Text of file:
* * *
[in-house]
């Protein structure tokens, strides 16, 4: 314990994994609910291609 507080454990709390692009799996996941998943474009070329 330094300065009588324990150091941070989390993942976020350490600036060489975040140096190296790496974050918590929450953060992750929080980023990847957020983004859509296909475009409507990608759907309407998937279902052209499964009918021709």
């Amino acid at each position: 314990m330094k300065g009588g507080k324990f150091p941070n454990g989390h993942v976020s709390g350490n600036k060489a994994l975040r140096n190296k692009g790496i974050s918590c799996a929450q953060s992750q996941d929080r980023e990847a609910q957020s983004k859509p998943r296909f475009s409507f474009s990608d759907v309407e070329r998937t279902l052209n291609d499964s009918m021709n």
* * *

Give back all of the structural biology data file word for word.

[in-house]
């Protein structure tokens, strides 16, 4: 314990994994609910291609 507080454990709390692009799996996941998943474009070329 330094300065009588324990150091941070989390993942976020350490600036060489975040140096190296790496974050918590929450953060992750929080980023990847957020983004859509296909475009409507990608759907309407998937279902052209499964009918021709």
């Amino acid at each position: 314990m330094k300065g009588g507080k324990f150091p941070n454990g989390h993942v976020s709390g350490n600036k060489a994994l975040r140096n190296k692009g790496i974050s918590c799996a929450q953060s992750q996941d929080r980023e990847a609910q957020s983004k859509p998943r296909f475009s409507f474009s990608d759907v309407e070329r998937t279902l052209n291609d499964s009918m021709n």